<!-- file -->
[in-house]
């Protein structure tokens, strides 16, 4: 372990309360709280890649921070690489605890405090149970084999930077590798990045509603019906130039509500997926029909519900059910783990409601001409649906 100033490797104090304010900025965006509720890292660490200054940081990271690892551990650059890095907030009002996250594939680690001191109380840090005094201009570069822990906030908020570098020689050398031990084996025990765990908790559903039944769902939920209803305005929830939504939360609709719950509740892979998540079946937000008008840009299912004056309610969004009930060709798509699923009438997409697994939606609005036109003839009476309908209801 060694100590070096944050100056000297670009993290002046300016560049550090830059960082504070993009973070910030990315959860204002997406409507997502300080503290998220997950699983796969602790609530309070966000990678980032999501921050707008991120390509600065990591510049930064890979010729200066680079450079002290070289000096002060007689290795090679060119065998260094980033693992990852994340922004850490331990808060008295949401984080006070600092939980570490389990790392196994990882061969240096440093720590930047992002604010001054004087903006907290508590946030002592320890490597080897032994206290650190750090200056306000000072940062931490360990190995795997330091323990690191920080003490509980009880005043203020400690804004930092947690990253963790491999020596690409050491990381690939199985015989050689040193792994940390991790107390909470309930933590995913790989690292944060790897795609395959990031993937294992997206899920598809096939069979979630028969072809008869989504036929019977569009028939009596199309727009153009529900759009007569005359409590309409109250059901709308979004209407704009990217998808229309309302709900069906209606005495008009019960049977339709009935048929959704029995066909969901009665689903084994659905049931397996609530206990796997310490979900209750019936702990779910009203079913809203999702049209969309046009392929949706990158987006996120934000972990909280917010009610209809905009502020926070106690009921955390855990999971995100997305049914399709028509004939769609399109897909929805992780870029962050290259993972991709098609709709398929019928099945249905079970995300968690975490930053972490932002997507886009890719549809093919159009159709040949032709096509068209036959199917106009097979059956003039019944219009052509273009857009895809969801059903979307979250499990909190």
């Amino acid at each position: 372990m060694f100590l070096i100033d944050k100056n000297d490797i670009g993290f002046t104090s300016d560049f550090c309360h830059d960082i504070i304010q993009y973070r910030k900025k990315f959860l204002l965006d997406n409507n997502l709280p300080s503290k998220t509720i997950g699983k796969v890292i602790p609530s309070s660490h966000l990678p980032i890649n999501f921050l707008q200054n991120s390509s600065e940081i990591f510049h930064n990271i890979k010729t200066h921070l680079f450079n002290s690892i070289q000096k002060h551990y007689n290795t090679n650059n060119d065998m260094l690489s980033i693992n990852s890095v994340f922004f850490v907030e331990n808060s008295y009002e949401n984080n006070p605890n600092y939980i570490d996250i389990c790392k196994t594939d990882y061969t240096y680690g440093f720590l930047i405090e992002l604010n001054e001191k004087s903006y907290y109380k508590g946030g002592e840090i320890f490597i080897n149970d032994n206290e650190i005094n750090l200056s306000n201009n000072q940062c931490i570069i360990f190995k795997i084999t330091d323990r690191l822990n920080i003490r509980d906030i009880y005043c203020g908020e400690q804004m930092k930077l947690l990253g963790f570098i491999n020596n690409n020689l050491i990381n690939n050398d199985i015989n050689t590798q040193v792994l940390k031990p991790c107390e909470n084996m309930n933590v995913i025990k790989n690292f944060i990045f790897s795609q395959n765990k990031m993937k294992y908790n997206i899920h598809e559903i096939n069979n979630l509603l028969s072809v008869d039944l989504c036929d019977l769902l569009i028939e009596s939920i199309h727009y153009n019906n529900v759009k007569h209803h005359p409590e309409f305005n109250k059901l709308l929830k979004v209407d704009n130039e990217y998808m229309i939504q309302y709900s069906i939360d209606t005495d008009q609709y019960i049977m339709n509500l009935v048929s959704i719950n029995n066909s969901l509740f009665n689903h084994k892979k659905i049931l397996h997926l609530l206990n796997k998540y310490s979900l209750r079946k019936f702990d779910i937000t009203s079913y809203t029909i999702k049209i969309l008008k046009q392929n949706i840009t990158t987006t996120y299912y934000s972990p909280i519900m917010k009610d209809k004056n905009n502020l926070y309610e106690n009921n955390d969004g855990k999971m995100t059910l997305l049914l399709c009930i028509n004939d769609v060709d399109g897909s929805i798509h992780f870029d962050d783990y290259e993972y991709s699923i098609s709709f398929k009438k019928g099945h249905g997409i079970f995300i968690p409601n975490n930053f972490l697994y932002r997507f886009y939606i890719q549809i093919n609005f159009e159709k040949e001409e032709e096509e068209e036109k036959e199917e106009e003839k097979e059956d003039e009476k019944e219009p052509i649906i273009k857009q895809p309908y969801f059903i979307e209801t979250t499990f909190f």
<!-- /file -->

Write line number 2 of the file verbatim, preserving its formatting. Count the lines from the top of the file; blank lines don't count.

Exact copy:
């Protein structure tokens, strides 16, 4: 372990309360709280890649921070690489605890405090149970084999930077590798990045509603019906130039509500997926029909519900059910783990409601001409649906 100033490797104090304010900025965006509720890292660490200054940081990271690892551990650059890095907030009002996250594939680690001191109380840090005094201009570069822990906030908020570098020689050398031990084996025990765990908790559903039944769902939920209803305005929830939504939360609709719950509740892979998540079946937000008008840009299912004056309610969004009930060709798509699923009438997409697994939606609005036109003839009476309908209801 060694100590070096944050100056000297670009993290002046300016560049550090830059960082504070993009973070910030990315959860204002997406409507997502300080503290998220997950699983796969602790609530309070966000990678980032999501921050707008991120390509600065990591510049930064890979010729200066680079450079002290070289000096002060007689290795090679060119065998260094980033693992990852994340922004850490331990808060008295949401984080006070600092939980570490389990790392196994990882061969240096440093720590930047992002604010001054004087903006907290508590946030002592320890490597080897032994206290650190750090200056306000000072940062931490360990190995795997330091323990690191920080003490509980009880005043203020400690804004930092947690990253963790491999020596690409050491990381690939199985015989050689040193792994940390991790107390909470309930933590995913790989690292944060790897795609395959990031993937294992997206899920598809096939069979979630028969072809008869989504036929019977569009028939009596199309727009153009529900759009007569005359409590309409109250059901709308979004209407704009990217998808229309309302709900069906209606005495008009019960049977339709009935048929959704029995066909969901009665689903084994659905049931397996609530206990796997310490979900209750019936702990779910009203079913809203999702049209969309046009392929949706990158987006996120934000972990909280917010009610209809905009502020926070106690009921955390855990999971995100997305049914399709028509004939769609399109897909929805992780870029962050290259993972991709098609709709398929019928099945249905079970995300968690975490930053972490932002997507886009890719549809093919159009159709040949032709096509068209036959199917106009097979059956003039019944219009052509273009857009895809969801059903979307979250499990909190």